Our next meeting is Thursday 19 February 2009, at 7.30p.m. at Court House
December last year saw a visit from the Ballarat Historical Society, with a very pleasant group taking a walk around the township, before gathering in the Court House History Centre for supper. A number of our members were on hand to welcome the visitors, notably our President David Kimpton.It was a lovely early summer evening enjoyed by all.
Our Christmas meeting was held at the home of the Secretary at Clarendon. Those present enjoyed a walk around the property to see revegetation works on an old potato paddock, and watched the video of the opening of the Lal Lal- Moorabool Falls walking track in May. Seasonal refreshments were enjoyed by all!
FAMILY HISTORY ENQUIRIES
Born Launceston Tasmania in 1848, and died at Mount Doran in 1913. Death certificate said he had spent most of his life in Victoria. Query from Wonthaggi.
McLACHLAN, Moffatt and Donald
From Scotland in 1854, the brothers were mining in the Buninyong-Scotchmans Lead area in the early 1860s. Moffatt married Mary Paton Campbell at the Buninyong Presbyterian Manse in December 1860. By the 1870s the brothers had moved to Sebastopol and Ballarat, but they were leading lights in the Caledonian Society, and when Moffatt died in 1923 in Ballarat at the age of 94, he was described as the 'oldest living Scottish piper' in Victoria.
RITCHIE family, William and Helen
In Buninyong district in the 1850s. Two females buried in Buninyong in June 1857, and Mrs Ritchie contributed to the Building Appeal for the Buninyong Presbyterian Church in 1860. Query from Perth
If readers know anything about any of these names, and can help, please contact the secretary, Anne Beggs Sunter, firstname.lastname@example.org.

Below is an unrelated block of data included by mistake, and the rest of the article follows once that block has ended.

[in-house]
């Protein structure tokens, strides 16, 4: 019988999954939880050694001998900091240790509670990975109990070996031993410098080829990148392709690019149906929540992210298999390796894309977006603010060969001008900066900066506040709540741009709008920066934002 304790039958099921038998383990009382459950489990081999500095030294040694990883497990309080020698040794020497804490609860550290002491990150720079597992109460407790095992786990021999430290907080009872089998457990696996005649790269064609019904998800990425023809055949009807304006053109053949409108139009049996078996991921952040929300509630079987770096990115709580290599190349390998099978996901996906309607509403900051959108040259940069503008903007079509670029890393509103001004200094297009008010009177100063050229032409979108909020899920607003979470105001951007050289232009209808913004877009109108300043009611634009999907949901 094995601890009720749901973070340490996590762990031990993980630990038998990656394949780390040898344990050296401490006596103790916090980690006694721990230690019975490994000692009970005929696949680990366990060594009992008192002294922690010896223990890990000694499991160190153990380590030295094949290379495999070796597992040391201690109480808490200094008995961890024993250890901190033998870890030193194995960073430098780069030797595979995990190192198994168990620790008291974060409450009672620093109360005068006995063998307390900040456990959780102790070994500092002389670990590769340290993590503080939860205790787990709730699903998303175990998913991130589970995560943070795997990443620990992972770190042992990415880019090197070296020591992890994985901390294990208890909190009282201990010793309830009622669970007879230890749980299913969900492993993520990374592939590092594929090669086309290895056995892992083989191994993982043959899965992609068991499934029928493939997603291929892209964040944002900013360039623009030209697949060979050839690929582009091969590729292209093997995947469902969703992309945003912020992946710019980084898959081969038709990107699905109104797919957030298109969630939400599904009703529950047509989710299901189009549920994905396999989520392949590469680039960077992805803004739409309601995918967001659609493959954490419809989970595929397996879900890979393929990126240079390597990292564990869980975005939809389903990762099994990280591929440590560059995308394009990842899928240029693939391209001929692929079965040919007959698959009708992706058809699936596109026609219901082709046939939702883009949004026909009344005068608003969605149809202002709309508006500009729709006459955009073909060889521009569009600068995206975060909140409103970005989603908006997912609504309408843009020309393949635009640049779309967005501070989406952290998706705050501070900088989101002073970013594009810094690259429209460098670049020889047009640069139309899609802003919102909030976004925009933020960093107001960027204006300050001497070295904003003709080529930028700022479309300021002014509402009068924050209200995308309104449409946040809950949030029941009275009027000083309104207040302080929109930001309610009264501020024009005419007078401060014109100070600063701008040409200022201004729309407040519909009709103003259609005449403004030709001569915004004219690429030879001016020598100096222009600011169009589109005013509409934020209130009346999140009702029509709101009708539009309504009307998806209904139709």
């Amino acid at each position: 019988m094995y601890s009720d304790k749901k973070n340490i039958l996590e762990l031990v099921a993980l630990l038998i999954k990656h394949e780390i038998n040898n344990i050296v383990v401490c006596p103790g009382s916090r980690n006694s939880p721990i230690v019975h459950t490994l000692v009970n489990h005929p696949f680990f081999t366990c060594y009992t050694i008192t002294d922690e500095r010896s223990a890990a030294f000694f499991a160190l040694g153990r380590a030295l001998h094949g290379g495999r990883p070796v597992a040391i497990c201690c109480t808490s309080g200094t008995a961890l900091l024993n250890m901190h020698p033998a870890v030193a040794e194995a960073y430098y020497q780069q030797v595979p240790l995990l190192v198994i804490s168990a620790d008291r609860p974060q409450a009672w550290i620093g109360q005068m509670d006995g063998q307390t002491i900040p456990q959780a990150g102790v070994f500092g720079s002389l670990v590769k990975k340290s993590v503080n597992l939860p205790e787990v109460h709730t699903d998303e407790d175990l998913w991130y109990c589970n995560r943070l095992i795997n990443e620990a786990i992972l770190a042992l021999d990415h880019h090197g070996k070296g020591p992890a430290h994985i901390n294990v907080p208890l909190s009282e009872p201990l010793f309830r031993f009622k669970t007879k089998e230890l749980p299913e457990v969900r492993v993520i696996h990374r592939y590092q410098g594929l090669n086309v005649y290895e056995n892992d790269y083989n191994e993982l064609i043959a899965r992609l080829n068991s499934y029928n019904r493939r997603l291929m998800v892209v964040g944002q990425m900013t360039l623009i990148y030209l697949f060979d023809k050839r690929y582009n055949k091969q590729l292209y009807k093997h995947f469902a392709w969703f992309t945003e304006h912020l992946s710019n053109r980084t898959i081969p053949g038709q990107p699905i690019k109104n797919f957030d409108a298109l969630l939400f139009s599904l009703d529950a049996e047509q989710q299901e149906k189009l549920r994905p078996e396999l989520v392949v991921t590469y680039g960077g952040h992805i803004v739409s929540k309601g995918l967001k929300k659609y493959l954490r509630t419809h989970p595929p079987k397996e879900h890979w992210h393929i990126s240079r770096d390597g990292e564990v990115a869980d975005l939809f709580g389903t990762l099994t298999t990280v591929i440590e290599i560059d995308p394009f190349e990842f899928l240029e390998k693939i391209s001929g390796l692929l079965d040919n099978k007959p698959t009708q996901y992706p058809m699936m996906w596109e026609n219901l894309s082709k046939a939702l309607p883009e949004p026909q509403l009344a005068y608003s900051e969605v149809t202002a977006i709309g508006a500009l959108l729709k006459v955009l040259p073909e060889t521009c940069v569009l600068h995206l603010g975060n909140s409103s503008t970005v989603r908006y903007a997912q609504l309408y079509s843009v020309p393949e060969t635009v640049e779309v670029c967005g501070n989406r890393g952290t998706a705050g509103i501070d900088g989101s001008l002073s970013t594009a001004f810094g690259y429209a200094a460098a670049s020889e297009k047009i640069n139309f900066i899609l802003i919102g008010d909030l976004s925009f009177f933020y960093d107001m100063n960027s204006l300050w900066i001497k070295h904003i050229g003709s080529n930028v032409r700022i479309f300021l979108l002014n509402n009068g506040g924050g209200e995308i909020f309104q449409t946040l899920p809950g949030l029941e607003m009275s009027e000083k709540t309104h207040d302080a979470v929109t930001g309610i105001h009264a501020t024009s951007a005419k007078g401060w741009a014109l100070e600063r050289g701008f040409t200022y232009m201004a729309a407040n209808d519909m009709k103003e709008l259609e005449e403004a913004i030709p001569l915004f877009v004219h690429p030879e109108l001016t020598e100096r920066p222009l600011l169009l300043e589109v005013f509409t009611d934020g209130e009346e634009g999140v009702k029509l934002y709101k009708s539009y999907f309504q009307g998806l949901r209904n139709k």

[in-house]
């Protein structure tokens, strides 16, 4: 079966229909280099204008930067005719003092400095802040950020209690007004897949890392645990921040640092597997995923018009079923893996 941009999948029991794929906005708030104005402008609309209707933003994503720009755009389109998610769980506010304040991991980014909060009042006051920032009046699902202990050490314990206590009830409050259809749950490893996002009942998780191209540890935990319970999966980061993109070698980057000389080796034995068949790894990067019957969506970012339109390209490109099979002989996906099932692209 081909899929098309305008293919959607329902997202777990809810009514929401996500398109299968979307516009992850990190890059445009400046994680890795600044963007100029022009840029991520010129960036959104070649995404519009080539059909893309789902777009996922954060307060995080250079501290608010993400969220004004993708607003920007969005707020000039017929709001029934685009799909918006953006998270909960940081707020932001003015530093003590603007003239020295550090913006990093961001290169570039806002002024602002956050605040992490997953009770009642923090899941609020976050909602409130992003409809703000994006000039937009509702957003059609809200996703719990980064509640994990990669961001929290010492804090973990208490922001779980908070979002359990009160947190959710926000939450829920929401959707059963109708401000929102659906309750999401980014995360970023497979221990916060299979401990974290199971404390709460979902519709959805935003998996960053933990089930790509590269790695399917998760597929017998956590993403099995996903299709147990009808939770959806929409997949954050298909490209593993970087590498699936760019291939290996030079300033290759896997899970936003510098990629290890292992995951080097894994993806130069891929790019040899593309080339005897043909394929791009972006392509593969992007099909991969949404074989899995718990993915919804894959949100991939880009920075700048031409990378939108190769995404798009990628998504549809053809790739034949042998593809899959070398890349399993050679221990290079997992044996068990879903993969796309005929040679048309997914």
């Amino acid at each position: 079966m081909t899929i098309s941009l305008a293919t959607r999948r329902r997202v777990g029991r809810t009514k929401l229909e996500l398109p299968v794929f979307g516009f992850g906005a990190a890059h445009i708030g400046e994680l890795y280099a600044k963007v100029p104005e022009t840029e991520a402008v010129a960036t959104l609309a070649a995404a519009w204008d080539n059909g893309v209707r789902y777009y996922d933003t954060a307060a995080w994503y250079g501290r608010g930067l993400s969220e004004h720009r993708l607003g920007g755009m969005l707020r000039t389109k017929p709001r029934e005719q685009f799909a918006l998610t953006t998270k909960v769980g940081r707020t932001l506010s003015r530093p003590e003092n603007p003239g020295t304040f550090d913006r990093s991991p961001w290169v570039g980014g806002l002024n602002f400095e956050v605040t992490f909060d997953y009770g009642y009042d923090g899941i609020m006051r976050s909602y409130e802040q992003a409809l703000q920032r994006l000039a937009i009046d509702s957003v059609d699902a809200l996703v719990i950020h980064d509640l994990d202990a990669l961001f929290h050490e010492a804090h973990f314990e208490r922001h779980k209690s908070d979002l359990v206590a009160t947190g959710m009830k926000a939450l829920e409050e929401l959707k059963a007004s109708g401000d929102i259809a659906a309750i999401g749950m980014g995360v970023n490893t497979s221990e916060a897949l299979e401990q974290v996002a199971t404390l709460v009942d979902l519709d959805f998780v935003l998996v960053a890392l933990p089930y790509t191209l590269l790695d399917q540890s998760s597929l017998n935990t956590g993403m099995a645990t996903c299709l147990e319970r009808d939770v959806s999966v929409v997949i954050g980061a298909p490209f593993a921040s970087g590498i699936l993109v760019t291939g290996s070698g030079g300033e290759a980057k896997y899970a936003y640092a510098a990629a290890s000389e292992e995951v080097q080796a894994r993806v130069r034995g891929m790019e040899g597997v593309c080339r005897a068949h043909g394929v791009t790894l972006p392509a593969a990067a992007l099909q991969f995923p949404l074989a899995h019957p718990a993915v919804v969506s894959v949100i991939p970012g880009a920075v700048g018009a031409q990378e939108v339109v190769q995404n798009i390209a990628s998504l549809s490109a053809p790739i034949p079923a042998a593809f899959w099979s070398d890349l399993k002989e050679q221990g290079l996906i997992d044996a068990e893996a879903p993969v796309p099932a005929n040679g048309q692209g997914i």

A DONATION TO OUR COLLECTION
Our warm thanks go to Frank Duggan of Canberra, for sending us a copy of his recently published family history, Florrie From the Kings' Table; Her Ancestry. It is a wonderfully detailed family history, covering a number of Buninyong district families, particularly the Cootes and the Howards of Scotsburn in the nineteenth century. As well as giving the history of families, it adds very much to our social history, including the movement of local young farmers to South Gippsland at the end of the nineteenth century, and even the practices of Dr. Longden in relation to child birth. This family history is exemplary in its use of excellent footnotes, reproduction of photos with captions, and acknowledgement of sources. It is an excellent addition to our collection, and will be of interest to members with a connection to Scotsburn.
Most intriguingly, the book contains a hitherto unseen photo of Dr. Thomas Hastie, in full clerical garb, taken before 1870. The Rev. Hastie was a good friend to Mrs Ann Howard of Scotsburn around the time of her husband's death in 1884. He would have come to Scotsburn to take services at the Scotsburn Union Church, which served both Presbyterians and Anglicans.
By a strange co-incidence, Rev. Hastie's great-granddaughter Nance Richards from NSW sent a copy of the reminiscences of Frederick Bowman, who was employed by Andrew Scott of Warracknabeal as a tutor to his son in 1865. Frederick soon became a jackeroo, then a manager for the Scotts, and he married Jeanie Hastie, whose father performed the marriage at Buninyong in 1873. Another employee of the Scotts at Warracknabeal was John Kelsall, who married another Hastie daughter, Martha.